The no list (or, do less better)

Saying no to things is something I’ve always been bad at.  I have always been (and to some extent, have prided myself on being) more of a “why not” guy than a “why” guy.

This has many of advantages — I’m open minded and I end up doing tons of interesting things w interesting people.  But it also has some obvious disadvantages — like feeling overwhelmed, getting behind on things, getting spread too thin, not doing a good enough job on any one thing.

I remember reading that one of the cornerstones of Warren Buffet’s approach to life is writing up a list of the 10 things you want to do, prioritizing them, then putting the bottom six on a “avoid at all costs” list.

And I believe in my heart that the projects / apps / ideas that are tight, focused and well executed are better than the ones that are broadly ambitious and try to boil the ocean.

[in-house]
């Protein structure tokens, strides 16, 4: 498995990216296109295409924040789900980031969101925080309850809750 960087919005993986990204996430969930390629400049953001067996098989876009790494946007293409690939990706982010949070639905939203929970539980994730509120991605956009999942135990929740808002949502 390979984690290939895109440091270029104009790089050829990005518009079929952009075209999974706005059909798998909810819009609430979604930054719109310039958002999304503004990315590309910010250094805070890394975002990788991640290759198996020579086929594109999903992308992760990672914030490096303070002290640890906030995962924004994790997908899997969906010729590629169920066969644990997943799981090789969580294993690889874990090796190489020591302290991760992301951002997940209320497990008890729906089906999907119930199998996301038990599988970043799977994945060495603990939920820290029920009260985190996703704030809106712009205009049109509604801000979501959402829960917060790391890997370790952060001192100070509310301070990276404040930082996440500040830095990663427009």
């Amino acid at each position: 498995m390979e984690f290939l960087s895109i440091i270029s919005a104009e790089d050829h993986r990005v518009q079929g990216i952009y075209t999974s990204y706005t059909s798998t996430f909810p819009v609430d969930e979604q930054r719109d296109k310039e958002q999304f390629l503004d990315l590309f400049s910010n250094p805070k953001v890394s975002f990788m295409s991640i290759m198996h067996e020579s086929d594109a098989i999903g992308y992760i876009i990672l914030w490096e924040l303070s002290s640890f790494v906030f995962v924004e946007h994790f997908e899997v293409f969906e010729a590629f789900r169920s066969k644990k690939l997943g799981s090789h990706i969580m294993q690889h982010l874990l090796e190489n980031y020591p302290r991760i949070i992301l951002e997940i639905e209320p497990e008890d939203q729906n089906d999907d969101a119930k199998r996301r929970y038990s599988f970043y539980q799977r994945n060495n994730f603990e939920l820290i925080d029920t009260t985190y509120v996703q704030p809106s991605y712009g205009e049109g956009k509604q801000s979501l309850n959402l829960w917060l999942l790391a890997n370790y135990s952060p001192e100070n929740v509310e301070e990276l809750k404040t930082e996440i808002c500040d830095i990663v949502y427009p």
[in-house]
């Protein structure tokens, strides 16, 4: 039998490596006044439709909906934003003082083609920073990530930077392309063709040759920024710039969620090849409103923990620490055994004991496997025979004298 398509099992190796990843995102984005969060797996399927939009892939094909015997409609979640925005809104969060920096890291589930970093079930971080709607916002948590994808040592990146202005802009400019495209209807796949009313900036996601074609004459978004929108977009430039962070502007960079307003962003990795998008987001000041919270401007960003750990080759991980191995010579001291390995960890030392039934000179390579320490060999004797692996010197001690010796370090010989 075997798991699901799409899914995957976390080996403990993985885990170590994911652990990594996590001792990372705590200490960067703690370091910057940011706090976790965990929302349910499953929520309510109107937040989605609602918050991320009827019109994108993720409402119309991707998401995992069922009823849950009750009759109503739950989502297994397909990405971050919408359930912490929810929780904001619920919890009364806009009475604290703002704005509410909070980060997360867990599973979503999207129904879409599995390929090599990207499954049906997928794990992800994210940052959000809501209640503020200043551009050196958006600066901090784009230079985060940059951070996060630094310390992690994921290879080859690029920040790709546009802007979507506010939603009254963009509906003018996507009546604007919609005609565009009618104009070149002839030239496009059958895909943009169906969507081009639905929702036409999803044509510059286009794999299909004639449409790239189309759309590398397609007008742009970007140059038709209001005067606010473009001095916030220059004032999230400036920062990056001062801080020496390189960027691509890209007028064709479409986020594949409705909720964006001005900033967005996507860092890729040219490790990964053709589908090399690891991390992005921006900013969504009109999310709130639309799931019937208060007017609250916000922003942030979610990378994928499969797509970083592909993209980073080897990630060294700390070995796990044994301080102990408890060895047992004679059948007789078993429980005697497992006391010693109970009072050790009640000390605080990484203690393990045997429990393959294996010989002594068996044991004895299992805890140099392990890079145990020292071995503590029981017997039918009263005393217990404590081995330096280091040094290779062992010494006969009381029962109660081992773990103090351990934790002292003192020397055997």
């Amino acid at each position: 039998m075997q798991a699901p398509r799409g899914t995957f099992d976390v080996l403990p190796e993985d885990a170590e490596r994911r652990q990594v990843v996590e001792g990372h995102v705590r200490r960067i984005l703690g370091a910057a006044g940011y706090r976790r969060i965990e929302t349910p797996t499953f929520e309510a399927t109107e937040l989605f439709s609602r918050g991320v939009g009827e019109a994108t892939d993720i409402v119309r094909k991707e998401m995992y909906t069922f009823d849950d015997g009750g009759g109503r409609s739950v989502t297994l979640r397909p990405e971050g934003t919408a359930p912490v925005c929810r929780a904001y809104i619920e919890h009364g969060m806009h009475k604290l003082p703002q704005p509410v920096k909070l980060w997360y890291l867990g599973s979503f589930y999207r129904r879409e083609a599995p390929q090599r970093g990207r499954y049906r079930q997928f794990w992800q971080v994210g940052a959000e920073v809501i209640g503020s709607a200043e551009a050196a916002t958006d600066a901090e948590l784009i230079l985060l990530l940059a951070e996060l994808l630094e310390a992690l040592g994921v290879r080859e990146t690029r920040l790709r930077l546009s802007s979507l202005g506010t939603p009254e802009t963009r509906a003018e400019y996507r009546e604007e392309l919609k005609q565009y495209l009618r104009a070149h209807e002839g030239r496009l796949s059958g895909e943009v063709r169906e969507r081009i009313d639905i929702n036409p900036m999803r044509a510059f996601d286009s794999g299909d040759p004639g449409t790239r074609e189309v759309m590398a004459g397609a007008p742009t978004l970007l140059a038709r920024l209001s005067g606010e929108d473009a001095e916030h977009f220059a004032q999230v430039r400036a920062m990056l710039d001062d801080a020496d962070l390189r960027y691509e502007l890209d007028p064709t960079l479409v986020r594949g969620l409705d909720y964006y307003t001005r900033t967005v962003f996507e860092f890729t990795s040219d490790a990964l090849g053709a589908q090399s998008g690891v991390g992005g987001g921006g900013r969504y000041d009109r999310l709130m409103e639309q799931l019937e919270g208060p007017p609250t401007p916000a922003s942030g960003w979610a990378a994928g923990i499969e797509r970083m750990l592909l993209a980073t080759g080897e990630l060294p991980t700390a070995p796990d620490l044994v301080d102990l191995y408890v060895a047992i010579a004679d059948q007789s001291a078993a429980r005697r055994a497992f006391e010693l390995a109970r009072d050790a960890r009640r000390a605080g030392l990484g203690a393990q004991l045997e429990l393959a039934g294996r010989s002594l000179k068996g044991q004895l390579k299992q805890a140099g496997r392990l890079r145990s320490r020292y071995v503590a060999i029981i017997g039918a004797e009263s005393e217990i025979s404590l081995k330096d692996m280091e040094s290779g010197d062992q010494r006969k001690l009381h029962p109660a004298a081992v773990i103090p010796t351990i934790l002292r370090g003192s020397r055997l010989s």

One of my favorite lines, from one of my favorite books is “half, not half-assed”.

But still, it’s hard to say no to things.  Meetings, phone calls, projects, you name it.  It’s just hard.

But every time I look at my long to do list, or my inbox, or my calendar, and think — what can I do to be more efficient and effective at doing all of this?  The obvious answer is to just do less.  That’s by far the most simple and most impactful approach.

How do you save money? Spend less.  How do you save time?  Do less. Easier said than done, but no doubt important.

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